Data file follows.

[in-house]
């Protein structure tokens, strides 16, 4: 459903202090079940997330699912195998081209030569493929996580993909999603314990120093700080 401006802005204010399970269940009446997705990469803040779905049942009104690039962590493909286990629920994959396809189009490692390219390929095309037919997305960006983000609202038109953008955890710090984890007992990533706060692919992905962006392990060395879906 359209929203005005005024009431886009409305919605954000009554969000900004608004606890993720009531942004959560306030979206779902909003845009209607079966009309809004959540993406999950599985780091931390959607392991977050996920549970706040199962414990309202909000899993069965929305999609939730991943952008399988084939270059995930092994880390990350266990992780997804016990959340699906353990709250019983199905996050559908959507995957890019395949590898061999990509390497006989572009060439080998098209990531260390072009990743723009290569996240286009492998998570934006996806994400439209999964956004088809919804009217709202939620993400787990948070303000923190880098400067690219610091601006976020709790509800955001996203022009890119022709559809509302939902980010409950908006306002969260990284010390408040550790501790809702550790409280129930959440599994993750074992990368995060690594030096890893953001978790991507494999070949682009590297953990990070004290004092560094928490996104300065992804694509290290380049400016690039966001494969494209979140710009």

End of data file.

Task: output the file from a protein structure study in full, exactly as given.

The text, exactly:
[in-house]
């Protein structure tokens, strides 16, 4: 459903202090079940997330699912195998081209030569493929996580993909999603314990120093700080 401006802005204010399970269940009446997705990469803040779905049942009104690039962590493909286990629920994959396809189009490692390219390929095309037919997305960006983000609202038109953008955890710090984890007992990533706060692919992905962006392990060395879906 359209929203005005005024009431886009409305919605954000009554969000900004608004606890993720009531942004959560306030979206779902909003845009209607079966009309809004959540993406999950599985780091931390959607392991977050996920549970706040199962414990309202909000899993069965929305999609939730991943952008399988084939270059995930092994880390990350266990992780997804016990959340699906353990709250019983199905996050559908959507995957890019395949590898061999990509390497006989572009060439080998098209990531260390072009990743723009290569996240286009492998998570934006996806994400439209999964956004088809919804009217709202939620993400787990948070303000923190880098400067690219610091601006976020709790509800955001996203022009890119022709559809509302939902980010409950908006306002969260990284010390408040550790501790809702550790409280129930959440599994993750074992990368995060690594030096890893953001978790991507494999070949682009590297953990990070004290004092560094928490996104300065992804694509290290380049400016690039966001494969494209979140710009």